Modified 2018-02-28 by tanij
Modified 2018-04-29 by Andrea Censi
Modified 2018-02-22 by Theodore Koutros
Success rate, i.e. the percentage of trials for which the Duckiebot ends up in the desired lane and successfully hands over the control to the lane following controller. A trial is considered to be successful if the Duckiebot is completely inside the desired lane without touching any lane markings. The success rate is evaluated by simply performing the intersection navigation task N times and counting the number of successful trials. Accuracy and precision of final state, i.e. how close is the Duckiebot’s state relative to the desired final state and how repeatable is this. The accuracy and precision of the final state is estimated using the existing lane detection method, and is measured for different initial conditions. Duration, i.e. the average time required for the Duckiebot to cross an intersection and an upper limit (worst-case) on the time required. The average duration is computed by running a series of N experiments.
Modified 2018-04-29 by Andrea Censi
The intersection navigation is started as soon as the Duckiebot is told that it is in front of an intersection. The following functions are then executed (in chronological order): The Duckiebot localizes itself with respect to the intersection, given the intersection type. The Duckiebot waits until it receives a message “turn_type” indicating which exit of the intersection it should take, and a message “go” indicating that the navigation can start. A path is planned that guides the Duckiebot from its current location to the desired intersection exit. The lane following controller, adapted for path tracking, steers the Duckiebot to its final location. During the navigation, the Duckiebot continuously localizes itself and feeds the estimated pose (i.e. the distance from the desired path and the relative orientation error) to the lane following controller to account for disturbances or modelling errors. * The Duckiebot detects when it traversed the intersection, i.e. when it finds itself again in a regular lane, and hands control back to the lane following controller by publishing on the topic “intersection_done”.
It is assumed that: the Duckiebot stops between 0.10m and 0.16m in front of the center of the red stop line, i.e. $d_x \in \lbrack 0.1m,0.16m\rbrack$, has an error of no more than 0.03m with respect to the center of its lane, i.e. $d_y \in \lbrack-0.03m,0.03m\rbrack$, and that the orientation error is smaller than 0.17rad, i.e. $\theta\in\lbrack-0.17rad,0.17rad\rbrack$ (see Fig. 4 for details, all values are with respect to the origin of the Duckiebot’s axle-fixed coordinate frame). a lane following controller exists that takes as inputs the distance from desired path $d$ and the orientation error with respect to the path tangent $\theta$ (see Fig. 5 for details). This is done by the new lane following controller. However, we needed to slightly modify the controller to account for thresholds wheels’ speed.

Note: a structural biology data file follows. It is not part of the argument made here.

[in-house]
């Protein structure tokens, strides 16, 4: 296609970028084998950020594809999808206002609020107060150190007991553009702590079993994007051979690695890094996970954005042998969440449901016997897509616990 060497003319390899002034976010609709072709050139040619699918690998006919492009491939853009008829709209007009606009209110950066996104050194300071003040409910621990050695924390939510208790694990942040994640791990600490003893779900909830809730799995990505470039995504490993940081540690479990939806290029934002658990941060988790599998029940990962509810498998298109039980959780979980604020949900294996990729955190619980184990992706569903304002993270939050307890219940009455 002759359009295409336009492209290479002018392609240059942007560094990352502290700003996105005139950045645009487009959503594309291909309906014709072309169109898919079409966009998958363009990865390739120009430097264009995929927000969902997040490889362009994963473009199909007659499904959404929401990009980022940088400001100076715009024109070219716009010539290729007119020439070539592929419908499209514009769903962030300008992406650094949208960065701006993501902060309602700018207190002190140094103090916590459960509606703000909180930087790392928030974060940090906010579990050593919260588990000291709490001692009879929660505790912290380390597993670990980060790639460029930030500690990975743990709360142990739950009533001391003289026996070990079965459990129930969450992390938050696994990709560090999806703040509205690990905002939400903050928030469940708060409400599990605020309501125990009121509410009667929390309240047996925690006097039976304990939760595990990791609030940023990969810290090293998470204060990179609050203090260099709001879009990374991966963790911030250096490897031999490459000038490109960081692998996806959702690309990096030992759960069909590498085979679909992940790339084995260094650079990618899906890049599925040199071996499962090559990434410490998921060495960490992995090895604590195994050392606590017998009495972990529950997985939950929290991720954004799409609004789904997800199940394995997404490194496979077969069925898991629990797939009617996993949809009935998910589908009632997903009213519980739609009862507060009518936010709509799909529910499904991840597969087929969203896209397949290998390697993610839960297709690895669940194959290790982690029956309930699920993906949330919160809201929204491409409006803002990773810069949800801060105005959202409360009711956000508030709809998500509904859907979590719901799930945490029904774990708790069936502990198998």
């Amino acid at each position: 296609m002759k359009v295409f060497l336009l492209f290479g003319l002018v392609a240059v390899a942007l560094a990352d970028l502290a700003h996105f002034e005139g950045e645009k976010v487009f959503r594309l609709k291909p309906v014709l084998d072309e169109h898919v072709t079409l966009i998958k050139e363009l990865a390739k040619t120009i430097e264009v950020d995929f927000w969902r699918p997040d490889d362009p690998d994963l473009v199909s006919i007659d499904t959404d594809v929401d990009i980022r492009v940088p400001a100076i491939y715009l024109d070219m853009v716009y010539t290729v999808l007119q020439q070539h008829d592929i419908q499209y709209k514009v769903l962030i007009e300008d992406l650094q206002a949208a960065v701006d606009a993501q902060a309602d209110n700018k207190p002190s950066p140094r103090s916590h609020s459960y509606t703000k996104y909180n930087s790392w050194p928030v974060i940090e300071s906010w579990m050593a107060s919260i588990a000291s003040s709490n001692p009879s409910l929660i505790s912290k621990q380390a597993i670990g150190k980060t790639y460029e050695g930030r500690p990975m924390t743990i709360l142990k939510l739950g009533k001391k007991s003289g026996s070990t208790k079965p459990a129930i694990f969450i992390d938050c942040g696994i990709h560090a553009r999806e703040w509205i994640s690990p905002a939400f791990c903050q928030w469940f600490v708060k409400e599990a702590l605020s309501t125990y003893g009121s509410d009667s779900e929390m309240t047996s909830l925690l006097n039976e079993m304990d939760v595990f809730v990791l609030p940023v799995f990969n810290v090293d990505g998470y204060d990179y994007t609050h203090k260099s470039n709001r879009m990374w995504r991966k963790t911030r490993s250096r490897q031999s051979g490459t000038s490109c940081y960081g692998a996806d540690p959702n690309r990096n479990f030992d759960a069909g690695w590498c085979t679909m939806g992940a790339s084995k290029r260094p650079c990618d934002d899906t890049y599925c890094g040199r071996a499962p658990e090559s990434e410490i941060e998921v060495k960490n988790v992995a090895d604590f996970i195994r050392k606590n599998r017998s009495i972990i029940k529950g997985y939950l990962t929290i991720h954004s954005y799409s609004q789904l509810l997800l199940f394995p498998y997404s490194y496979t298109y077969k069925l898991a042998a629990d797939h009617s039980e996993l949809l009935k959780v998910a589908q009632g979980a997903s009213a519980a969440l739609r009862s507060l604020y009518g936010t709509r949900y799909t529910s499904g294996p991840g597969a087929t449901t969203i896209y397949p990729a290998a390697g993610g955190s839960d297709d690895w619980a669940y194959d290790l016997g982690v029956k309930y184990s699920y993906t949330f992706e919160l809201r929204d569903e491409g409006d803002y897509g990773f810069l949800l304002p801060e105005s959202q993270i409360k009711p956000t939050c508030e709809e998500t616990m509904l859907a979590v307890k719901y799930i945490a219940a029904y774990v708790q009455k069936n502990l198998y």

Modified 2018-02-28 by tanij
Two nodes were developped: “intersection_navigation” and “intersection_localization”. In the following, their functionality and interfaces will be described in detail.
“intersection_navigation”-node
The “intersection_navigation”-node is responsible for the high level logic of navigating the Duckiebot across an intersection, planning paths from the Duckiebot’s initial position to the final position, estimating the Duckiebot’s pose and communicating with the lane following controller. It subscribes to the following topics:
The “intersection_navigation”-node publishes on the following topics:
“intersection_localizer”-node
The “intersection_localization”-node is responsible for localizing the Duckiebot at an intersection. For this purpose, it subscribes to the following topics:
The ”intersection_localizer”-node publishes the following topic:
Modified 2018-02-28 by tanij
There are two main algorithms in our implementation about localization and path planning respectively
The algorithm is composed by the following steps:
\begin{equation} W=min\sum_i (A_iW-l_i)^2 \end{equation}
Where A is the nx3 matrix which contains the n control points, W is the motion vector defined as $W=\lbrack w_z t_x t_y \rbrack^T$ where we can obtain the Rotation matrix from the vector w applying the Rodriguez’s formula. And l_i are the displacements between the projections of the control points and the edges detected in the image.
Then we obtain the new pose from W, which tells us the relative position and orientation between two consecutive poses, and the previous pose.